“The Steinway, with its vast range of possibilities, beauty and nobility of sound, is incomparable! It has been a constant source of inspiration to me.”
One of the most respected recitalists of the day, Richard Goode only turned to solo and concerto performances late in life. He had made a reputation for himself as an eminent chamber musician, frequently participating at the Spoleto Festival and as a founding member of the Chamber Music Society of Lincoln Center. At only ten years old, Goode had an arranged audition with Rudolf Serkin, who was impressed and recommended him to Claude Frank. Subsequently Goode would study with Nadia Reisenberg, Karl Ulrich Schnabel, and Serkin himself.
Goode's repertoire is anchored in the middle-European classics, and he has made a specialty of the long-neglected piano sonatas of Franz Schubert. His early '80s recordings of the complete piano sonatas of Beethoven brought his insightful artistry to a wider public. He has not eschewed modern music, though his tastes run toward a more conservative style of modernism, such as the works of George Perle.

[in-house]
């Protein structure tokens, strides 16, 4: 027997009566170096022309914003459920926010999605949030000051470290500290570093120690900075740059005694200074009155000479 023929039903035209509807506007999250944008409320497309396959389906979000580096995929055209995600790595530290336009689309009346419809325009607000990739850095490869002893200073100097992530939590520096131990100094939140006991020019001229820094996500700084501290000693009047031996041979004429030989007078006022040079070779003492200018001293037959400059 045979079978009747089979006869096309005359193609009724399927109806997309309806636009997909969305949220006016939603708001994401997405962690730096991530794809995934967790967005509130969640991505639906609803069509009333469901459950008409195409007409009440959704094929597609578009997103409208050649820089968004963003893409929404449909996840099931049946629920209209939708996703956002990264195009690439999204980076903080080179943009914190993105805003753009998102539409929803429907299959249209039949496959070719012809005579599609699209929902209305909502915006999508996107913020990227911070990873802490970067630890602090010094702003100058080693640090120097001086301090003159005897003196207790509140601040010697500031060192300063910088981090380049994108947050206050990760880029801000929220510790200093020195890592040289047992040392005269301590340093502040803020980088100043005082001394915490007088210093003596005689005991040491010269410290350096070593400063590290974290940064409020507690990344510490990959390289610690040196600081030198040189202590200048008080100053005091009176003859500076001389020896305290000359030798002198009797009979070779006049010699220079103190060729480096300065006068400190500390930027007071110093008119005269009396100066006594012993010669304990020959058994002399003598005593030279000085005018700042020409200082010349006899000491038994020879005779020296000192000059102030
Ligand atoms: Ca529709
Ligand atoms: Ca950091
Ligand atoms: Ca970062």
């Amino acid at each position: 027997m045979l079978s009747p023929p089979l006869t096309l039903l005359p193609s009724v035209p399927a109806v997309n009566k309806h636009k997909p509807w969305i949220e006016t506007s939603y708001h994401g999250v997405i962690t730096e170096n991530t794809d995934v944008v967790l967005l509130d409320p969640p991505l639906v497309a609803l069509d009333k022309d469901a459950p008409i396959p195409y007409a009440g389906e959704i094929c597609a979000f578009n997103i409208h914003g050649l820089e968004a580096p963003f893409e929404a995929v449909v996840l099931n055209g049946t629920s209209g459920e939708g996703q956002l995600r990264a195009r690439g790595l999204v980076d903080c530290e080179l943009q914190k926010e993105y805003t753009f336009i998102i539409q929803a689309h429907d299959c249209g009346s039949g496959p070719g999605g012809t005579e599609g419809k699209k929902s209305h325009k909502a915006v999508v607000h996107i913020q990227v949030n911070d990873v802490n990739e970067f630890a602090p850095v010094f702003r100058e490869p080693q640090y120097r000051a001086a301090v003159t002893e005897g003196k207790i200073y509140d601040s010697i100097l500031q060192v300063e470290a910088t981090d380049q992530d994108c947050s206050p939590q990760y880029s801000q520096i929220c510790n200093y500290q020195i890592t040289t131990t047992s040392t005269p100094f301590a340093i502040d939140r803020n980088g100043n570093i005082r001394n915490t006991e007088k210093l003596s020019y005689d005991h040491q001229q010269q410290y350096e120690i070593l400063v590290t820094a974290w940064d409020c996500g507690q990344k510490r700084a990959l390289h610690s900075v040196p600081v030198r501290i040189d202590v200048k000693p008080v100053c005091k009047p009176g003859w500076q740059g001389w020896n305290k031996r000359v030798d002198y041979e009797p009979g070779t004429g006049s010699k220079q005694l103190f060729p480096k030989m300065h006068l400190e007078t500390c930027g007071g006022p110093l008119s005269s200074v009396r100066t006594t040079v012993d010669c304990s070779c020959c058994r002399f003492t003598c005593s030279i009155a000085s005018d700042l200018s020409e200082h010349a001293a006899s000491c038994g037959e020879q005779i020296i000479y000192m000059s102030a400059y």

A concern for the inner essence of music and its architectural balance has made him into an introspective artist; the self-effacement that so often goes with this introspection (plus a dollop of chronic stage fright) kept Goode from seeking out the solo concert spotlight for many years. It was only after the encouragement of respected friends and colleagues (Leonard Bernstein among them) that he left the relative security of playing chamber music and took the decisive step toward a solo career. Goode was 47 years old when he made his acclaimed Carnegie Hall debut.
Goode has been a Steinway Artist since 1967.